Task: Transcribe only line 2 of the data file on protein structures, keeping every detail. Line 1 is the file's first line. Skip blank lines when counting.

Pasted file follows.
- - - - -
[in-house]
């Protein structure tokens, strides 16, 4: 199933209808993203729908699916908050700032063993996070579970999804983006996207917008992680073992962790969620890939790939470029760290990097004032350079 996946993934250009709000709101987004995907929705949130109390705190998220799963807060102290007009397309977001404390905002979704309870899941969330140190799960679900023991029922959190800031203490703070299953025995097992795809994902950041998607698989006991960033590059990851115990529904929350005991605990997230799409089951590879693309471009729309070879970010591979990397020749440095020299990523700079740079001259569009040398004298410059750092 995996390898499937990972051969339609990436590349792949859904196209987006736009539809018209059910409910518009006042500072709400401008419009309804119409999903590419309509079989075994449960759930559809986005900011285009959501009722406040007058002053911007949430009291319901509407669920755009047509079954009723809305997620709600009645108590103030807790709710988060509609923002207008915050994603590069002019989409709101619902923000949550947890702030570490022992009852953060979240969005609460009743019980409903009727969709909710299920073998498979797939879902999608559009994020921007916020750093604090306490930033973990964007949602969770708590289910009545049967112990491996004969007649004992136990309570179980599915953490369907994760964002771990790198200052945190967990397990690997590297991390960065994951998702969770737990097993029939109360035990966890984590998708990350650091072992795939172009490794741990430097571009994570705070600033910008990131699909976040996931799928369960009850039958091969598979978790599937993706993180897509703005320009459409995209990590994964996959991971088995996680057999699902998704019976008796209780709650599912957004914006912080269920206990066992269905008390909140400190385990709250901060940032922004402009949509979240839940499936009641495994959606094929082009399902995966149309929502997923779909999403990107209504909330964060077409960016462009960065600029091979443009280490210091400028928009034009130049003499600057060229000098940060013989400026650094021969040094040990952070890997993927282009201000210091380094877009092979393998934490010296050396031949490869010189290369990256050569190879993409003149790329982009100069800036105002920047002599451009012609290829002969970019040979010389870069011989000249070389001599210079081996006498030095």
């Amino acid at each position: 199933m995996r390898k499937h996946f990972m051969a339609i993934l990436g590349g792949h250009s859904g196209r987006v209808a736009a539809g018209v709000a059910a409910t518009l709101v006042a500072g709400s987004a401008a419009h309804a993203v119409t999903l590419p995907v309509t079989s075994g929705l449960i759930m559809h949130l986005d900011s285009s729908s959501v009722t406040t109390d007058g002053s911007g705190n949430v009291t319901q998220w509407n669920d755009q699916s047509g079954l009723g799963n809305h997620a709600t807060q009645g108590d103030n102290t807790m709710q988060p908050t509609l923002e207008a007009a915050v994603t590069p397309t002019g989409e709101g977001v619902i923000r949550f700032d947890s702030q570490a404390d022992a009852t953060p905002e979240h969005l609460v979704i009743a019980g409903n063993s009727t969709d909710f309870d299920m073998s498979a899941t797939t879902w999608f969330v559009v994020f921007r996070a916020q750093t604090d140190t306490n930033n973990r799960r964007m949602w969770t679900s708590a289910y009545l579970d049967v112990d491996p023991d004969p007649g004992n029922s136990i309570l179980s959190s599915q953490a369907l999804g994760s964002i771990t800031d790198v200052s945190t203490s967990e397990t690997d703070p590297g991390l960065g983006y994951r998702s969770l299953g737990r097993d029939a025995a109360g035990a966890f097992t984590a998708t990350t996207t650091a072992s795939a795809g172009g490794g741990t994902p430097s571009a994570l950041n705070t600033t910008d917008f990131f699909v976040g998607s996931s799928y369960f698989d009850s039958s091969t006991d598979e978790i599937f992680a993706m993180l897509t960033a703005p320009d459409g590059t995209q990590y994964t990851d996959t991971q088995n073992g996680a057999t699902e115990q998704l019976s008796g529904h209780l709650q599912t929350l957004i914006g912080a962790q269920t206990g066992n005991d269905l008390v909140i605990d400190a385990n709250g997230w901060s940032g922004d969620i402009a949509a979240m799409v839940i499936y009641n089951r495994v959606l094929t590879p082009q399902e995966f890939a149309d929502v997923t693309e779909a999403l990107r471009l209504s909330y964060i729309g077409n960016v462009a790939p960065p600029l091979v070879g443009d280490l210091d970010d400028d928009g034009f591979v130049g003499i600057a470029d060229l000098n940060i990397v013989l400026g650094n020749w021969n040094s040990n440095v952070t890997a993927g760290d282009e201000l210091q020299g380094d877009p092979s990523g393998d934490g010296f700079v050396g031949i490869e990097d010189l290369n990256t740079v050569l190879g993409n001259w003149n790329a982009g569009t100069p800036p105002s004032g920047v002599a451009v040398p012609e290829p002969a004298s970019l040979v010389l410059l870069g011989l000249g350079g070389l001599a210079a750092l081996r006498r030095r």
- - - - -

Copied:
């Protein structure tokens, strides 16, 4: 199933209808993203729908699916908050700032063993996070579970999804983006996207917008992680073992962790969620890939790939470029760290990097004032350079 996946993934250009709000709101987004995907929705949130109390705190998220799963807060102290007009397309977001404390905002979704309870899941969330140190799960679900023991029922959190800031203490703070299953025995097992795809994902950041998607698989006991960033590059990851115990529904929350005991605990997230799409089951590879693309471009729309070879970010591979990397020749440095020299990523700079740079001259569009040398004298410059750092 995996390898499937990972051969339609990436590349792949859904196209987006736009539809018209059910409910518009006042500072709400401008419009309804119409999903590419309509079989075994449960759930559809986005900011285009959501009722406040007058002053911007949430009291319901509407669920755009047509079954009723809305997620709600009645108590103030807790709710988060509609923002207008915050994603590069002019989409709101619902923000949550947890702030570490022992009852953060979240969005609460009743019980409903009727969709909710299920073998498979797939879902999608559009994020921007916020750093604090306490930033973990964007949602969770708590289910009545049967112990491996004969007649004992136990309570179980599915953490369907994760964002771990790198200052945190967990397990690997590297991390960065994951998702969770737990097993029939109360035990966890984590998708990350650091072992795939172009490794741990430097571009994570705070600033910008990131699909976040996931799928369960009850039958091969598979978790599937993706993180897509703005320009459409995209990590994964996959991971088995996680057999699902998704019976008796209780709650599912957004914006912080269920206990066992269905008390909140400190385990709250901060940032922004402009949509979240839940499936009641495994959606094929082009399902995966149309929502997923779909999403990107209504909330964060077409960016462009960065600029091979443009280490210091400028928009034009130049003499600057060229000098940060013989400026650094021969040094040990952070890997993927282009201000210091380094877009092979393998934490010296050396031949490869010189290369990256050569190879993409003149790329982009100069800036105002920047002599451009012609290829002969970019040979010389870069011989000249070389001599210079081996006498030095």